Under Australian law, the age of majority is 18. However, in accordance with the G-AusNatlStmt, when the research participant is a child or young person it is not possible to attach fixed ages to their capacity to consent. The informed consent form (ICF) must be signed by the child or young person whenever he/she has the capacity to make this decision, and either one parent, except when the ethics committee (EC) (known as Human Research Ethics Committee in Australia) decides that the risks require the consent of both parents, or the child or young person’s legal representative(s) or guardian(s). The G-AustraliaGCP states that children and young people should be informed to the extent compatible with their understanding, and if capable, they should sign and personally date the ICF.
 
In accordance with the G-AusNatlStmt, informed consent requirements for conducting clinical trials follow the general requirements listed in the Informed Consent topic, Required Elements subtopic. In addition, as stated in the G-AusNatlStmt, children and young people should only participate in clinical studies when the research is likely to advance knowledge about the health or welfare of, other matters relevant to, children and young people; or their participation is indispensable to the conduct of the research. When considering the inclusion of children and young people in research, the researchers and EC must consider their level of maturity to ensure adequate protections for his/her welfare.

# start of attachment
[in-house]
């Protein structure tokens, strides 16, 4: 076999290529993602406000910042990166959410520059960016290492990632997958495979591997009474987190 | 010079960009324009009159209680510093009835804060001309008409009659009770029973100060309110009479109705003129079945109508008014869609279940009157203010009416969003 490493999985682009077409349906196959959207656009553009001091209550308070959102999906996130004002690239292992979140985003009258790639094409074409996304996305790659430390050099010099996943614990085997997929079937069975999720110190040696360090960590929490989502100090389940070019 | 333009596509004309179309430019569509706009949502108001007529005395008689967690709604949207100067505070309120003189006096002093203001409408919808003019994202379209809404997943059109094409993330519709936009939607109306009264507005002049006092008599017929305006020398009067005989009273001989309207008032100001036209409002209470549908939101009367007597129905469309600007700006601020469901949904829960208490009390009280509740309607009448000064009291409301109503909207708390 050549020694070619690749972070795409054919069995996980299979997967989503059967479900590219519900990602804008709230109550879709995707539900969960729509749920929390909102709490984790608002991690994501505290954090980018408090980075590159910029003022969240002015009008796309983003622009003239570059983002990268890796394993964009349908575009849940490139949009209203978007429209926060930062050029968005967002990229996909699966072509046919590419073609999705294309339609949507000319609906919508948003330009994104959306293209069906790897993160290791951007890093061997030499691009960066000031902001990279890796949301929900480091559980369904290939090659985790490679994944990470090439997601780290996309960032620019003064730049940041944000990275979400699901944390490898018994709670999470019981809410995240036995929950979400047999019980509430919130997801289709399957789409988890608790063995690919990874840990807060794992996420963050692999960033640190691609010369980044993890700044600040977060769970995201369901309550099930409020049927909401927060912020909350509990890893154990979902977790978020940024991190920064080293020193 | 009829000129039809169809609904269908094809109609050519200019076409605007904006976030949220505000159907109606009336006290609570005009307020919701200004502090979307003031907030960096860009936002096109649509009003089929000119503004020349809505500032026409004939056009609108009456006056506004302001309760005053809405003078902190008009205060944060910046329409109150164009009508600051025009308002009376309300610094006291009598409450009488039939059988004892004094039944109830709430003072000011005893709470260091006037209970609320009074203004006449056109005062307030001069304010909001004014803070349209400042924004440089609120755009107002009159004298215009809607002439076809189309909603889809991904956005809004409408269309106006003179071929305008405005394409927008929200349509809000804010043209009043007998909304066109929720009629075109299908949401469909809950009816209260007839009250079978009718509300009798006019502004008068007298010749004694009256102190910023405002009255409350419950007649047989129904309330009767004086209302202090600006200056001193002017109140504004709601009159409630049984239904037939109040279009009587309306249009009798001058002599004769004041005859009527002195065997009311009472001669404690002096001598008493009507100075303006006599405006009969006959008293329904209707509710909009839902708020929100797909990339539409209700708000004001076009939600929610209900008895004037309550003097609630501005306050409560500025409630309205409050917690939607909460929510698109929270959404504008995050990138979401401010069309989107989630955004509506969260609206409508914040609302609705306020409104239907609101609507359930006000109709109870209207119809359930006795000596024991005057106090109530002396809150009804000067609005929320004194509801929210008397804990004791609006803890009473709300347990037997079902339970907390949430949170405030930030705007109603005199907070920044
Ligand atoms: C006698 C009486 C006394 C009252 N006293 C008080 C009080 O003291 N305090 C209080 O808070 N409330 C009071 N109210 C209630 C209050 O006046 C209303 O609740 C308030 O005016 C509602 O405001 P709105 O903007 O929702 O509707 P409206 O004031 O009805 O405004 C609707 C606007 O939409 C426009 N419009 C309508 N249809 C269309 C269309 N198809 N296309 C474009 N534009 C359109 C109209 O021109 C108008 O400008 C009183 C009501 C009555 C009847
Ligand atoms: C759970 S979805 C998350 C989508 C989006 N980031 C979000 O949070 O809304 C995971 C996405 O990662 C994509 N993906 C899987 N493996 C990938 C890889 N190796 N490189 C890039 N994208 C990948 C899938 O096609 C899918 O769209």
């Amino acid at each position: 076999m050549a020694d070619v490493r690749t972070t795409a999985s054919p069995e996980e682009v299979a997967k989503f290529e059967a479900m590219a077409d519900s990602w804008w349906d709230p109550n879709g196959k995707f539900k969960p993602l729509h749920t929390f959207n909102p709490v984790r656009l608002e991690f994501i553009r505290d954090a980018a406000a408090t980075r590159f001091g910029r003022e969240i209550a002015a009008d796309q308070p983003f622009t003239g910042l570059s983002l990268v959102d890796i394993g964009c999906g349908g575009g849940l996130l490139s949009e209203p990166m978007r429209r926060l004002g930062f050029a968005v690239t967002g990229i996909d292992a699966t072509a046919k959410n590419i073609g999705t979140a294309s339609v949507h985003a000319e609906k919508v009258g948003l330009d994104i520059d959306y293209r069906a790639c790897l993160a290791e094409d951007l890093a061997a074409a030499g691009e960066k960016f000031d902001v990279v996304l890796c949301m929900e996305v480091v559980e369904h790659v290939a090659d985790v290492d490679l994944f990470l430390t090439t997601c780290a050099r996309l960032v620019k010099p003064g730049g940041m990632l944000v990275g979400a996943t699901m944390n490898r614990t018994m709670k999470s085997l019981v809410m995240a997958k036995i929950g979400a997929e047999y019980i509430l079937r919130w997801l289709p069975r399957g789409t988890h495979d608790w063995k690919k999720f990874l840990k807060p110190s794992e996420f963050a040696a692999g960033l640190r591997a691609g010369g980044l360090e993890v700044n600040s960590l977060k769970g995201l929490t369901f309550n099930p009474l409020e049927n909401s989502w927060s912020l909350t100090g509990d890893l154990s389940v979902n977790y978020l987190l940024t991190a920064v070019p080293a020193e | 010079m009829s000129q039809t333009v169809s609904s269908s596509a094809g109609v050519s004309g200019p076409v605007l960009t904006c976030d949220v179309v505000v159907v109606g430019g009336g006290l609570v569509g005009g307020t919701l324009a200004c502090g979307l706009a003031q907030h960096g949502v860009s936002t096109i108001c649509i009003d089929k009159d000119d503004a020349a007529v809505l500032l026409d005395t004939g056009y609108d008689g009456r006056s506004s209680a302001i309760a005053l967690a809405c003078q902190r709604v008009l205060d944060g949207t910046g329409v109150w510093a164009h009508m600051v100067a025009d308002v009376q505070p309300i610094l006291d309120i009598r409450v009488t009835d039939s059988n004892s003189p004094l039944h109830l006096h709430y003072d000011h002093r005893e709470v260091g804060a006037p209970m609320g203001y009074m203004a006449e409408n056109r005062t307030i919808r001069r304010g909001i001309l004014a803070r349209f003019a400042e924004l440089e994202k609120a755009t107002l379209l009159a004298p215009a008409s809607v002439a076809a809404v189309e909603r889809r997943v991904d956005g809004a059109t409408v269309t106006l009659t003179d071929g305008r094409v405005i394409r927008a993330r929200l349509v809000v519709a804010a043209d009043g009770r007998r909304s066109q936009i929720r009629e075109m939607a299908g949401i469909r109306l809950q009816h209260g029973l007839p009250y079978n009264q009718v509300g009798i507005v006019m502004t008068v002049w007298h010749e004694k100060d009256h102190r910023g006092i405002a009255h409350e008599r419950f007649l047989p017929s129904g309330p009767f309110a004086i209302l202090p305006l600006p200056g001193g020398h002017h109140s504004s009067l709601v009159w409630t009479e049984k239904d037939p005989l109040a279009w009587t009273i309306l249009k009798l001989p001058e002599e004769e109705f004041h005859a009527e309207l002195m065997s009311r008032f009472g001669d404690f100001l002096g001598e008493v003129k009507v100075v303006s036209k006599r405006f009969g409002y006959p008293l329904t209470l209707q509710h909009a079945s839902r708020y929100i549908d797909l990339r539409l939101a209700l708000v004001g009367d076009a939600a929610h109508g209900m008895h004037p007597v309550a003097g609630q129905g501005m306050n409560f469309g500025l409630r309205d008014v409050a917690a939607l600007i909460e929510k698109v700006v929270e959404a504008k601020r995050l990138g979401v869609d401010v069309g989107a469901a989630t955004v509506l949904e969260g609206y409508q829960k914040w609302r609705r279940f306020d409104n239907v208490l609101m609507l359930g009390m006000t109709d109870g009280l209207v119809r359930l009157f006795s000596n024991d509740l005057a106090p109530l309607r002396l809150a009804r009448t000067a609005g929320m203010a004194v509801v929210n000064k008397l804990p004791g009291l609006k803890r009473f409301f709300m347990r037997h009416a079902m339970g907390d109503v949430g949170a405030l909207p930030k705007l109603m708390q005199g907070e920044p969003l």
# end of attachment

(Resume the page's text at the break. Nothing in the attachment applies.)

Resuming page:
Consent
As per the G-AusNatlStmt, if the child or young person has the capacity for consent, his/her affirmative consent is required to participate in a study according to his/her level of development and capacities. The following guidelines on maturity and corresponding capacity to consent are provided: